A federal judge on Thursday ordered the Trump administration not to release a report by the Presidential Commission on Law Enforcement and the Administration of Justice, finding that the group ― comprised entirely of current and former members of law enforcement ― had been “far from transparent.”
Senior U.S. District Judge John Bates, a George W. Bush appointee, issued a 45-page ruling finding that commission ― which President Donald Trump announced with fanfare at a police conference last year ― had violated the Federal Advisory Committee Act (FACA), which requires that committees be “fairly balanced” in the viewpoints represented.
Attorney General William Barr said there was a need to hear from a “diversity of backgrounds and perspectives,” but the commission was full of law enforcement officials. Bates’ order requires Barr “to ensure the Commission has a fairly balanced membership.”
Last month, as HuffPost previously reported, an elected prosecutor quit one of the commission’s working groups because he worried that it was “providing cover” for a predetermined law-and-order agenda that “will only widen the divisions in our nation.”
Bates wrote that the commission’s membership “consists entirely of current and former law enforcement officials” and that no commissioner “has a criminal defense, civil rights, or community organization background.”
“Especially in 2020, when racial justice and civil rights issues involving law enforcement have erupted across the nation, one may legitimately question whether it is sound policy to have a group with little diversity of experience examine, behind closed doors, the sensitive issues facing law enforcement and the criminal justice system in America today,” he wrote.
The NAACP Legal Defense Fund had challenged the commission. Bates found that it had standing to do so, and that it had “also suffered an injury in fact because the government has denied LDF access to a representative voice on the Commission.”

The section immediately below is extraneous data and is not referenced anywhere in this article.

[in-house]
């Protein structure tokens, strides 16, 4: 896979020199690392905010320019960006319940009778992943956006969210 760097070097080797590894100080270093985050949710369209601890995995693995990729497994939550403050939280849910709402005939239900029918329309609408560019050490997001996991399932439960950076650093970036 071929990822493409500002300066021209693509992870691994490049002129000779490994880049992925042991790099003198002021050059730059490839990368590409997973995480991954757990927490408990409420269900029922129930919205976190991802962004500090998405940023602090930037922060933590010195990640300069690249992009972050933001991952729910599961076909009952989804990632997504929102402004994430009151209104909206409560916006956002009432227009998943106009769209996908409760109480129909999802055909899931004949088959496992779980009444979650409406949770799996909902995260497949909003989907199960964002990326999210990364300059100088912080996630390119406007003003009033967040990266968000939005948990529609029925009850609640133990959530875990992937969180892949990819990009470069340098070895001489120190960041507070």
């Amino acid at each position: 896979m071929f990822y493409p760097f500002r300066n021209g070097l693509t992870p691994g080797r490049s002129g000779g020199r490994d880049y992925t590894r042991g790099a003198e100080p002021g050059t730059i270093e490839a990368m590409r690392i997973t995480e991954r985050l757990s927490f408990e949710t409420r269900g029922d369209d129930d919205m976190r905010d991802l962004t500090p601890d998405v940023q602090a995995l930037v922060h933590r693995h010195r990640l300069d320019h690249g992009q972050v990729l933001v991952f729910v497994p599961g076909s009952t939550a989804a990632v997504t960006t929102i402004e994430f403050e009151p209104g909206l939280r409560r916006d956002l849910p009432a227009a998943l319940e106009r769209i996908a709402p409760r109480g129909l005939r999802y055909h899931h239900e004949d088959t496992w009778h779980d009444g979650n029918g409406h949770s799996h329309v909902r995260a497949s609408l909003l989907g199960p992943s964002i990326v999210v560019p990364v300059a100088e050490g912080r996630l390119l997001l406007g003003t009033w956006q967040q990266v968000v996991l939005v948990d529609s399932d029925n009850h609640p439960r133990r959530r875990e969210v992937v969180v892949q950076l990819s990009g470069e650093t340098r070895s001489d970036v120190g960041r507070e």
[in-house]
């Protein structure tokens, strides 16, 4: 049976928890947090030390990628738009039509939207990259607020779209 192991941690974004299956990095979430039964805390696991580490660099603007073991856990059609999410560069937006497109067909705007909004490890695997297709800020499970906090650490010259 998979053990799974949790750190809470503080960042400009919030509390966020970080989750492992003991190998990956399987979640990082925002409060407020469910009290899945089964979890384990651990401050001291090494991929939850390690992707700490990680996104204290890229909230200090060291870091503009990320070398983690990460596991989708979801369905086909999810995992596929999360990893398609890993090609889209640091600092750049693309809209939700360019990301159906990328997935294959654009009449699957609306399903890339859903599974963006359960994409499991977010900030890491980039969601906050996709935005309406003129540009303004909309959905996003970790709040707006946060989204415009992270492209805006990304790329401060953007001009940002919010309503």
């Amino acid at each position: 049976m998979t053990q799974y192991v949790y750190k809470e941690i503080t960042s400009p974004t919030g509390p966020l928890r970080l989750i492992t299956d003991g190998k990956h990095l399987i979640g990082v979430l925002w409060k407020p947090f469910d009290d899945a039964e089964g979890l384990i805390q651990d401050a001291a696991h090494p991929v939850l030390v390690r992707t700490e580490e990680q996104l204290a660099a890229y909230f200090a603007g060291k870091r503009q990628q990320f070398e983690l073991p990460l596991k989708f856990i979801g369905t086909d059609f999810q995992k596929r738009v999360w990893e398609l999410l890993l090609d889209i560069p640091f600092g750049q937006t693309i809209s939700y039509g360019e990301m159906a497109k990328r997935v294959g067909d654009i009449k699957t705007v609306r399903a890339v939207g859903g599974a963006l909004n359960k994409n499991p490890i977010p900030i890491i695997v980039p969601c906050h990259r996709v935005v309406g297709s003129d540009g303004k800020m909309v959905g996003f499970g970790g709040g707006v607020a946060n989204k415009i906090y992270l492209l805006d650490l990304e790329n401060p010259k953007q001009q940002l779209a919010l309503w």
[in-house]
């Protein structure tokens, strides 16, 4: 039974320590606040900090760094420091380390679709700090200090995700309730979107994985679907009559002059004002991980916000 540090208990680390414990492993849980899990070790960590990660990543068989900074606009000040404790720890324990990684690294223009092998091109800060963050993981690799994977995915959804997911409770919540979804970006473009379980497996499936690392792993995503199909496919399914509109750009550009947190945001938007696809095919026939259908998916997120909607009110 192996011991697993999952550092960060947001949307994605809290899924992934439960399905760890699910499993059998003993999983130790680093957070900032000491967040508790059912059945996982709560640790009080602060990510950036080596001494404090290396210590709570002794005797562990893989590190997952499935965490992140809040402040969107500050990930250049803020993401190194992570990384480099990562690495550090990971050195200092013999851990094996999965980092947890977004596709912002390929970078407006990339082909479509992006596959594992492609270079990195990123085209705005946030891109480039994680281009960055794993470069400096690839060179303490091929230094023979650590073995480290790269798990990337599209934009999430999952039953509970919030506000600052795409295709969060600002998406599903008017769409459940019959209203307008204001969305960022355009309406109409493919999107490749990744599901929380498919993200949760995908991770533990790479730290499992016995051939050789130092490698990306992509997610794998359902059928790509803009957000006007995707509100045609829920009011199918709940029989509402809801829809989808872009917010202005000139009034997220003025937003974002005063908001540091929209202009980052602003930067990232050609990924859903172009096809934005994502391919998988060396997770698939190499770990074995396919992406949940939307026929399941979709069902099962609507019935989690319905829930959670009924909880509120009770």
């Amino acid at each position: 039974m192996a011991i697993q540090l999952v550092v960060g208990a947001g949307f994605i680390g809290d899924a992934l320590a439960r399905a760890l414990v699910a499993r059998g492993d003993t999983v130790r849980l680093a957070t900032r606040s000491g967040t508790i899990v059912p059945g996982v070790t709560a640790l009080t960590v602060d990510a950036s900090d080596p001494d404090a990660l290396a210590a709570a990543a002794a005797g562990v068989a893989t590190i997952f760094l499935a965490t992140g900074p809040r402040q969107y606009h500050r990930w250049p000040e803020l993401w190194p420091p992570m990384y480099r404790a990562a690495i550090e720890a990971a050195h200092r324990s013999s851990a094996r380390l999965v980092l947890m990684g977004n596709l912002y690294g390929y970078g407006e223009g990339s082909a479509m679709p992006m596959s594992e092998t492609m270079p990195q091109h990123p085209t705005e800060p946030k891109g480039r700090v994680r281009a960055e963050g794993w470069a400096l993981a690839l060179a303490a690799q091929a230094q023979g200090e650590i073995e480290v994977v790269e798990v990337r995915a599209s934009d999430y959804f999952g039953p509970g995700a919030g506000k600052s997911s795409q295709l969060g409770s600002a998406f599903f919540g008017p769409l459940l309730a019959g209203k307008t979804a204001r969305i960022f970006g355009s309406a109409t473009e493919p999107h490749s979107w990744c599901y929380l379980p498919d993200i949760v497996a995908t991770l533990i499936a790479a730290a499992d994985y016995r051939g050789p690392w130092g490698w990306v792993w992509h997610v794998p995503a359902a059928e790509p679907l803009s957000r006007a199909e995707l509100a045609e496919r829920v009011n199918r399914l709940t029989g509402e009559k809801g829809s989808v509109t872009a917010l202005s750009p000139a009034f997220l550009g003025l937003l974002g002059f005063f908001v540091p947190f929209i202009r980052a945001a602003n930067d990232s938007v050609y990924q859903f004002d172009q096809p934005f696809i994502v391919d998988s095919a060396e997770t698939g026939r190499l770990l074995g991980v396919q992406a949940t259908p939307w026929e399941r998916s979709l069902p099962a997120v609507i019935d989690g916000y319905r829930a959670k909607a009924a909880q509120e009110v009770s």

“LDF has an interest in and is directly impacted by the Commission’s function of studying policing,” he wrote. “Because Attorney General Barr appointed the Commissioners at the same time as establishing the Commission, and only selected from those with law enforcement backgrounds, it does not appear that LDF and its representatives had an opportunity to formally apply for Commission membership.”
Noting that “all eighteen Commissioners are current or former law enforcement” and that the group included no members of civil rights organizations, nor “any criminal defense attorney, academic, civic leader, or representative of a community organization or social service organization,” Bates said that FACA “aimed to ensure there would not be all law enforcement officials on a DOJ commission studying the broad subject of policing in America.”
Bates wrote that it would be difficult to determine what precisely a commission with a “fair balance” would look like, but said Barr’s commission didn’t come even close to complying with the law.
“The Commission’s function is to improve policing, including relations between law enforcement and the communities they protect. Yet the Commission does not include a single member who represents elements of those communities, rather than law enforcement,” Bates wrote. “Indeed, the Court is hard pressed to think of a starker example of non-compliance with FACA’s fair balance requirement than a commission charged with examining broad issues of policing in today’s America that is composed entirely of past and present law enforcement officials.”
Trump, who has proclaimed himself the candidate of “law and order” and who has been running a largely fear-based reelection campaign, was set to release the commission’s report later this month. But Bates ordered that commission proceedings “be halted and that defendants may not submit, publish, or rely on any report or recommendations produced by the Commission until the requirements of FACA are satisfied.”
A Justice Department spokeswoman did not immediately respond to a request for comment.
Read the ruling below.
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